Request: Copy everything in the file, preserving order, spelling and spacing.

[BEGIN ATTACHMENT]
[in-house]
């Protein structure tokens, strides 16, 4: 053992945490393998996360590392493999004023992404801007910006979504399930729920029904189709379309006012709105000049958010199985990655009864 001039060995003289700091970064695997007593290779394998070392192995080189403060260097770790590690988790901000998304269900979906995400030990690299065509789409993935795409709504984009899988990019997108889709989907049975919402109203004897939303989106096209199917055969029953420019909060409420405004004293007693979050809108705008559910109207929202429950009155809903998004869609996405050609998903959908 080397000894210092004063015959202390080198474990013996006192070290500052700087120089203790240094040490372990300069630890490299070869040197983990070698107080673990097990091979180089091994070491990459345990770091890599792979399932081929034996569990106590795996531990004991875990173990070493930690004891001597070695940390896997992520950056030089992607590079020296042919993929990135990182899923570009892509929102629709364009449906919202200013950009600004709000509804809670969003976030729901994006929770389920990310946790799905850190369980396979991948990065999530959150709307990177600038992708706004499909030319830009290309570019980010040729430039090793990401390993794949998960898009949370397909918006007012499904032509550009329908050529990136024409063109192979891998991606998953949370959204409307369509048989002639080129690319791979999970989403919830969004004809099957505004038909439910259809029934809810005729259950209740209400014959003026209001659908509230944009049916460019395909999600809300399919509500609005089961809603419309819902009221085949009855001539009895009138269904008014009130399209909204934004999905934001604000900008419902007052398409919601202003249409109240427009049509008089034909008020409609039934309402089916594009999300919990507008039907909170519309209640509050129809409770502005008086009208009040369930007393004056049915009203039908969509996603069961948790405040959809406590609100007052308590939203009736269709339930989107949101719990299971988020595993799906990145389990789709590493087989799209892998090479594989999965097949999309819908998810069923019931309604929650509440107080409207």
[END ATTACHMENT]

[in-house]
């Protein structure tokens, strides 16, 4: 053992945490393998996360590392493999004023992404801007910006979504399930729920029904189709379309006012709105000049958010199985990655009864 001039060995003289700091970064695997007593290779394998070392192995080189403060260097770790590690988790901000998304269900979906995400030990690299065509789409993935795409709504984009899988990019997108889709989907049975919402109203004897939303989106096209199917055969029953420019909060409420405004004293007693979050809108705008559910109207929202429950009155809903998004869609996405050609998903959908 080397000894210092004063015959202390080198474990013996006192070290500052700087120089203790240094040490372990300069630890490299070869040197983990070698107080673990097990091979180089091994070491990459345990770091890599792979399932081929034996569990106590795996531990004991875990173990070493930690004891001597070695940390896997992520950056030089992607590079020296042919993929990135990182899923570009892509929102629709364009449906919202200013950009600004709000509804809670969003976030729901994006929770389920990310946790799905850190369980396979991948990065999530959150709307990177600038992708706004499909030319830009290309570019980010040729430039090793990401390993794949998960898009949370397909918006007012499904032509550009329908050529990136024409063109192979891998991606998953949370959204409307369509048989002639080129690319791979999970989403919830969004004809099957505004038909439910259809029934809810005729259950209740209400014959003026209001659908509230944009049916460019395909999600809300399919509500609005089961809603419309819902009221085949009855001539009895009138269904008014009130399209909204934004999905934001604000900008419902007052398409919601202003249409109240427009049509008089034909008020409609039934309402089916594009999300919990507008039907909170519309209640509050129809409770502005008086009208009040369930007393004056049915009203039908969509996603069961948790405040959809406590609100007052308590939203009736269709339930989107949101719990299971988020595993799906990145389990789709590493087989799209892998090479594989999965097949999309819908998810069923019931309604929650509440107080409207």